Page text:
I am trying to track down more on this AP story by George Jahn, who is based in Vienna (where the IAEA is) and has written pretty extensively about Iran’s nuclear program. The story in essence is that Iran appears to have blocked access by IAEA inspectors to an underground facility where it has been enriching uranium. So far as I know, both the U.S. government and the IAEA are refusing to comment on the story. But if true, this represents a point of no return, which Iran has staged deliberately to catch us off guard while everyone is studying its lengthy answer to the EU3+3 offer. In my piece in the current (August 28) print edition of National Review, I described precisely this eventuality as a point of no return, and argued that the United States should invoke preemption if this ever happened.
Iran’s barring access to weapons inspectors is the same as expelling them for all practical purposes unless the inspectors are allowed to continue inspecting immediately. This is the warning flag. If this story is true, we should bomb the facilities right now. Article 51 of the U.N. Charter preserves the right of self-defense in cases of armed aggression. For Iran to hide a batch of LEU is not only a violation of the nonproliferation treaty, but also, strategically speaking, an act of armed aggression, because it is the last moment at which the scope of Iran’s enrichment activities can be known with any certainty. Assuming the story is true, if we don’t attack now, the optimal window for self-defense will close and any future military operation may have to be much more expansive in scope and would have a greatly diminished probability of success. At least now we know where this batch of LEU is. Within days the batch could be at another — totally clandestine — facility. And we will then find ourselves in a brave new world.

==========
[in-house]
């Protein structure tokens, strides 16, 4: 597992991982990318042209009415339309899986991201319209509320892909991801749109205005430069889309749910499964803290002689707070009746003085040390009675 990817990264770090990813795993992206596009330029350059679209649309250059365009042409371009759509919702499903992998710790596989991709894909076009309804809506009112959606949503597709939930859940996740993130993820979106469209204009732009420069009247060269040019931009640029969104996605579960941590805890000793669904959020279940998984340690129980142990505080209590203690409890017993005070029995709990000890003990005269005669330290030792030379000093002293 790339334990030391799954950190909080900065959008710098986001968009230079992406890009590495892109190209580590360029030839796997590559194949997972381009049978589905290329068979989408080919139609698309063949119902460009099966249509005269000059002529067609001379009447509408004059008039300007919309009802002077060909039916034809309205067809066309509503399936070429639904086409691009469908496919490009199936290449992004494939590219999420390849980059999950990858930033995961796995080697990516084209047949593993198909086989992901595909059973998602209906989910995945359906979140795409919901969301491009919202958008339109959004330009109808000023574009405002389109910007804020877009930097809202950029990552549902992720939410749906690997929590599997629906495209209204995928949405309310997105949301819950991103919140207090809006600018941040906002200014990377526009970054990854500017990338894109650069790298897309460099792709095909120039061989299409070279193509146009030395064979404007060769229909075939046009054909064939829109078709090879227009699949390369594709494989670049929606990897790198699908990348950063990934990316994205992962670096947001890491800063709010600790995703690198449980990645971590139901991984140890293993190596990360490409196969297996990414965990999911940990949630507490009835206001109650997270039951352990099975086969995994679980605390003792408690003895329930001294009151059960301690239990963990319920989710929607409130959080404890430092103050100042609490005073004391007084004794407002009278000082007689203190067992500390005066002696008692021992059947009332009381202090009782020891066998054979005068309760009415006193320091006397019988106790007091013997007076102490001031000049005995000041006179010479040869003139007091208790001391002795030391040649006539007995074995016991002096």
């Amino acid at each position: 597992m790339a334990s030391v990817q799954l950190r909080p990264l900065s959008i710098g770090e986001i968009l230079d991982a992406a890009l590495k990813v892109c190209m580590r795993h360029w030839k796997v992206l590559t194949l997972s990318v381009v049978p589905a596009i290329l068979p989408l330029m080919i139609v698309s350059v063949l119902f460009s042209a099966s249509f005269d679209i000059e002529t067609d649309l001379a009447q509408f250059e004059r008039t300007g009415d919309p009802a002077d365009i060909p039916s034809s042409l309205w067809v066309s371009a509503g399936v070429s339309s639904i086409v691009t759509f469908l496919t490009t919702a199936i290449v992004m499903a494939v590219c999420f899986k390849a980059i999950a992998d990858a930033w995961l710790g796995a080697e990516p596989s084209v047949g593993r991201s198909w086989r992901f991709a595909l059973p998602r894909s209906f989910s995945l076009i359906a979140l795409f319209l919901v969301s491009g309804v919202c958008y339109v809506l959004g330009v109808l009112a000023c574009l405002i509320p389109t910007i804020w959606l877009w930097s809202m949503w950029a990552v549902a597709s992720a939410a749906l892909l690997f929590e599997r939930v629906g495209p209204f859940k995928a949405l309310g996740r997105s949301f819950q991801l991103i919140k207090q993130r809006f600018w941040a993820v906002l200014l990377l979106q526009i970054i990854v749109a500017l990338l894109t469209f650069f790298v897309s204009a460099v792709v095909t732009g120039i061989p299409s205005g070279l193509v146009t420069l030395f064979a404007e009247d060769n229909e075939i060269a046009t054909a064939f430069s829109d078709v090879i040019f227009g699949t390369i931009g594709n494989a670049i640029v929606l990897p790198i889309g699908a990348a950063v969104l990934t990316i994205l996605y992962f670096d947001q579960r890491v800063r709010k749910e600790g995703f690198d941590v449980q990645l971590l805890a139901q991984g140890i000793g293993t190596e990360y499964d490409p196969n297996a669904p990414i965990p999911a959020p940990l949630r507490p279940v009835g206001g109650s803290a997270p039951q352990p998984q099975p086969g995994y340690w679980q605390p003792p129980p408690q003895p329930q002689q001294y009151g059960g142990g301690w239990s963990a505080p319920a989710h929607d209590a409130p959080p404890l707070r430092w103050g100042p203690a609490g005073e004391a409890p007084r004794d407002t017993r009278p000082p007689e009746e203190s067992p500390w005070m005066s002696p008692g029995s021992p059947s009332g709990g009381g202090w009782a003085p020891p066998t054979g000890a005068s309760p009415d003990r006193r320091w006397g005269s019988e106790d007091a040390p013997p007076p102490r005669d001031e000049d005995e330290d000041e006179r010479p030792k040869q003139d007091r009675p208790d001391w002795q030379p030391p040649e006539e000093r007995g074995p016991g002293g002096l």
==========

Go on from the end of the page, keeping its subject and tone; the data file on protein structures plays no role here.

Iran is now moving fast to produce as much lightly enriched uranium as it can. According to Valerie Lincy of the Wisconsin Project on Nuclear Arms Control, once Iran has a large-enough batch, it will be a short step to convert it to weapons grade. If Iran then expels the IAEA inspectors, no one knows how long it would take for them to produce enough for a nuclear device. We will from that point forward be living with an intolerable uncertainty. Under these circumstances, the U.S. should make clear that it will consider any further Iranian violation of the nonproliferation treaty an act of armed aggression within Article 51 of the U.N. Charter.